Antinuclear

Australian news, and some related international items

Uranium tailings at Olympic Dam – radioactive for at least 10,000 years- must be SAFELY managed!

Initial Scoping – Olympic Dam Expansion Issues 22 Feb 2019 David Noonan B.Sc., M.Env.St., Independent Environment Campaigner“……….Radioactive Tailings Management

The 1982 Indenture places an onus on the SA Gov. to grant approvals on terms to facilitate mining.

Roxby Tailings Storage Facilities are to be covered and ‘disposed’ above-ground as final landforms.

Civil society must not accept continued downgrade of standards in Roxby uranium mine expansions.

A full comprehensive safety assessment to determine long term risks from radioactive tailings must be a core required part of this assessment AND apply the 1999 standards set at Ranger mine.

The most recent assessment of Radioactive Tailings Management at Roxby granted Federal and SA Gov. Approvals (Nov 2011) to vastly increase tailings production (from the now lapsed open pit mine proposal) prior to actually carrying out this type of safety study on the long term risks from tailings.

The 2011 Roxby Approvals downgraded the key 1999 standards applied to Ranger uranium mine.

Instead of Federal Gov. required final disposal of tailings (in to a pit) “in such a way to ensure that:

  1. i)The tailings are physically isolated from the environment for at least 10,000 years;
  2. ii) ii) Any contaminants arising from the tailings will not result in any detrimental environmental impact for at least 10,000 years;” Olympic Dam Condition 32 Mine Closure (Nov 2011) defers a Mine Closure Plan and only applies unstated environmental outcomes: “that will be achieved indefinitely post mine closure”, and:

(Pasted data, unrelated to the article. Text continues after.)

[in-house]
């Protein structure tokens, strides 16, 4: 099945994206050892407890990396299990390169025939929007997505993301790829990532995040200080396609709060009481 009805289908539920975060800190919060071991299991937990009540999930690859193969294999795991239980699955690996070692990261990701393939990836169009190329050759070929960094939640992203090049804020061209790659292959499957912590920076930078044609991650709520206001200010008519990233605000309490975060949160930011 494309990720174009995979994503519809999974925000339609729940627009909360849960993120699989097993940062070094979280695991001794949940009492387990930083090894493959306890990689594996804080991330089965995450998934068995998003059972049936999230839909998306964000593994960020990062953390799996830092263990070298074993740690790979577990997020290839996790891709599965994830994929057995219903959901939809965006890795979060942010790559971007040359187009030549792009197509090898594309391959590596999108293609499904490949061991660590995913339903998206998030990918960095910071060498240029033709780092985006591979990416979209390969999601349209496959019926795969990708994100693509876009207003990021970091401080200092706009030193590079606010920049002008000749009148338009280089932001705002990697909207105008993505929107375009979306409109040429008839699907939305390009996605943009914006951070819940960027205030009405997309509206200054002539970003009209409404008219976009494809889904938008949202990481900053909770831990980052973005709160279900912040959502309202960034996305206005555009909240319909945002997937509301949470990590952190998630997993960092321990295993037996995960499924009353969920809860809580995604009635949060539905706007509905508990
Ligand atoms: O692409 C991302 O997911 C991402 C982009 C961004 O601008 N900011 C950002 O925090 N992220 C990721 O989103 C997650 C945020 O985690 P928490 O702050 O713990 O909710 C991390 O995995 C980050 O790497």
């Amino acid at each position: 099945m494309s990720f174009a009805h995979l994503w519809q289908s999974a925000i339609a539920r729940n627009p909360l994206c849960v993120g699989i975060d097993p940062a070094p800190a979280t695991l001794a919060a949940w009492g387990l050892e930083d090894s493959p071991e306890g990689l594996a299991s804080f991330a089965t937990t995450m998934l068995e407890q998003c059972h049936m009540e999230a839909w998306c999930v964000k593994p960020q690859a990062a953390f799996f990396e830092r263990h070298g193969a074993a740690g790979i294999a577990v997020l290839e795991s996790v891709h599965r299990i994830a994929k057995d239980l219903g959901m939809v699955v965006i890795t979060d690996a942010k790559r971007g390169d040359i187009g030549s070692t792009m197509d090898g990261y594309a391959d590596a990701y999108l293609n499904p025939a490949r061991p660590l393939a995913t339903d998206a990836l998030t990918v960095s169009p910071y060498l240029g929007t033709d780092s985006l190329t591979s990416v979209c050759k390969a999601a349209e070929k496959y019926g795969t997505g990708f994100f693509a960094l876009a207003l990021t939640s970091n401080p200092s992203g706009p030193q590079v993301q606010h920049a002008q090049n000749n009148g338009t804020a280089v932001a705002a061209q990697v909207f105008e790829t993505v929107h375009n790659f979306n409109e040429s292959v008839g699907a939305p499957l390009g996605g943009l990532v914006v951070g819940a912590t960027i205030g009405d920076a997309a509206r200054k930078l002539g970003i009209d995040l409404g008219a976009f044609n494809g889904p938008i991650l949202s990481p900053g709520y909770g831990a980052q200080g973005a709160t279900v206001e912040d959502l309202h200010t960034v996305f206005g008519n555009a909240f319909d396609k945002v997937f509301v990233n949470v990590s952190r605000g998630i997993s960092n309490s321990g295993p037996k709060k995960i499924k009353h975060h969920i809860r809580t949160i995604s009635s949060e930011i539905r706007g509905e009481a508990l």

“c. contain a comprehensive safety assessment to determine long term (from closure to in the order of 10,000) risk to the public and the environment from the Tailings Storage Facility and Rock Storage Facility.”

Requiring outcomes to “be achieved indefinitely” does recognise that tailings risks are perpetual.

However, rather than specific high standards of outcome set at Ranger for at least 10,000 years, this 2011 approval has unstated outcomes and only references 10,000 yrs as a period of modelling study.

 In April 2013 Condition 32 was amended to further defer the safety risk assessment, from “within two years of the date of the approval”, to: “prior to the construction of the Tailings Storage Facility”.

 A “No Uranium Recovery” alternative leaves all uranium & associated radioactive decay products in the tails. Roxby mine extracts approx. 2/3 of the uranium from the ore, with 1/3 left in the tailings.

In current mining practice, tailings retain some 90 per cent of the radioactivity in the ore (given the decay product radionuclides remain, thorium & radium ect). Deporting all uranium to the tails doesn’t affect the public interest requirement, in any case, to isolate tailings for over 10,000 years.

 Note: BHP “Tailings Facility Update” (19 Feb 2019) claims a review shows “no significant deficiencies” at Olympic Dam Tailings Storage Facilities and says: “BHP supports calls for greater transparency in tailings management disclosure”. The BHP “Dams and Tailings Management” page cites “establishment of independent Tailings Stewardship Boards to undertake reviews”, and says: “A trial of the stewardship program has been completed at our Olympic Dam asset in SA”. https://nuclear.foe.org.au/wp-content/uploads/Noonan-Olympic-Dam-Expansion-2019.pdf

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March 9, 2019 - Posted by | politics, South Australia, uranium

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